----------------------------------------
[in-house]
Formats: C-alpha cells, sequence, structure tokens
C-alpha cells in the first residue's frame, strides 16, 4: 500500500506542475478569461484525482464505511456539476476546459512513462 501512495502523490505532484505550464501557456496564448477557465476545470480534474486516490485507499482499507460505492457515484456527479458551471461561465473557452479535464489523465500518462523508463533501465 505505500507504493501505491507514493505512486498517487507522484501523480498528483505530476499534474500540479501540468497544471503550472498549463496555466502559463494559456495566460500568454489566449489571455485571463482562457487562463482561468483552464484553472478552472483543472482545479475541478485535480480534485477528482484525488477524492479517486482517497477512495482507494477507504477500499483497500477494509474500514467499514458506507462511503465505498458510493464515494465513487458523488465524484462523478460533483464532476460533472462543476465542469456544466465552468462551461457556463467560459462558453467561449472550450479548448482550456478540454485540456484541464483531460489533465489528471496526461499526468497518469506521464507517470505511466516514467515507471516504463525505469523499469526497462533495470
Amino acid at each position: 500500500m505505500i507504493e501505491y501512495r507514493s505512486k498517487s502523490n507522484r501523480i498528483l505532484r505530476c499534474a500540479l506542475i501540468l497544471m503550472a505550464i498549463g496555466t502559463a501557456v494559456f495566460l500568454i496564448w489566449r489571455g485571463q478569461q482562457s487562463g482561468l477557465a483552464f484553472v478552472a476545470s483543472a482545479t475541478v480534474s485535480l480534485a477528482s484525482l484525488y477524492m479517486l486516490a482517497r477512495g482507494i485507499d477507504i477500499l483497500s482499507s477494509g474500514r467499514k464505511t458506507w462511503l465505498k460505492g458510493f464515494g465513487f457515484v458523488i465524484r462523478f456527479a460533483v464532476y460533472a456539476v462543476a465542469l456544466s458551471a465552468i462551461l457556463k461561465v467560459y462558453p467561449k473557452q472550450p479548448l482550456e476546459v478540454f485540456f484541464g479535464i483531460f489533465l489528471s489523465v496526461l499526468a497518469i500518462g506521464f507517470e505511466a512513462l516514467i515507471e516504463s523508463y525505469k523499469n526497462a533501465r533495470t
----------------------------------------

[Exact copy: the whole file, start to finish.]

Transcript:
[in-house]
Formats: C-alpha cells, sequence, structure tokens
C-alpha cells in the first residue's frame, strides 16, 4: 500500500506542475478569461484525482464505511456539476476546459512513462 501512495502523490505532484505550464501557456496564448477557465476545470480534474486516490485507499482499507460505492457515484456527479458551471461561465473557452479535464489523465500518462523508463533501465 505505500507504493501505491507514493505512486498517487507522484501523480498528483505530476499534474500540479501540468497544471503550472498549463496555466502559463494559456495566460500568454489566449489571455485571463482562457487562463482561468483552464484553472478552472483543472482545479475541478485535480480534485477528482484525488477524492479517486482517497477512495482507494477507504477500499483497500477494509474500514467499514458506507462511503465505498458510493464515494465513487458523488465524484462523478460533483464532476460533472462543476465542469456544466465552468462551461457556463467560459462558453467561449472550450479548448482550456478540454485540456484541464483531460489533465489528471496526461499526468497518469506521464507517470505511466516514467515507471516504463525505469523499469526497462533495470
Amino acid at each position: 500500500m505505500i507504493e501505491y501512495r507514493s505512486k498517487s502523490n507522484r501523480i498528483l505532484r505530476c499534474a500540479l506542475i501540468l497544471m503550472a505550464i498549463g496555466t502559463a501557456v494559456f495566460l500568454i496564448w489566449r489571455g485571463q478569461q482562457s487562463g482561468l477557465a483552464f484553472v478552472a476545470s483543472a482545479t475541478v480534474s485535480l480534485a477528482s484525482l484525488y477524492m479517486l486516490a482517497r477512495g482507494i485507499d477507504i477500499l483497500s482499507s477494509g474500514r467499514k464505511t458506507w462511503l465505498k460505492g458510493f464515494g465513487f457515484v458523488i465524484r462523478f456527479a460533483v464532476y460533472a456539476v462543476a465542469l456544466s458551471a465552468i462551461l457556463k461561465v467560459y462558453p467561449k473557452q472550450p479548448l482550456e476546459v478540454f485540456f484541464g479535464i483531460f489533465l489528471s489523465v496526461l499526468a497518469i500518462g506521464f507517470e505511466a512513462l516514467i515507471e516504463s523508463y525505469k523499469n526497462a533501465r533495470t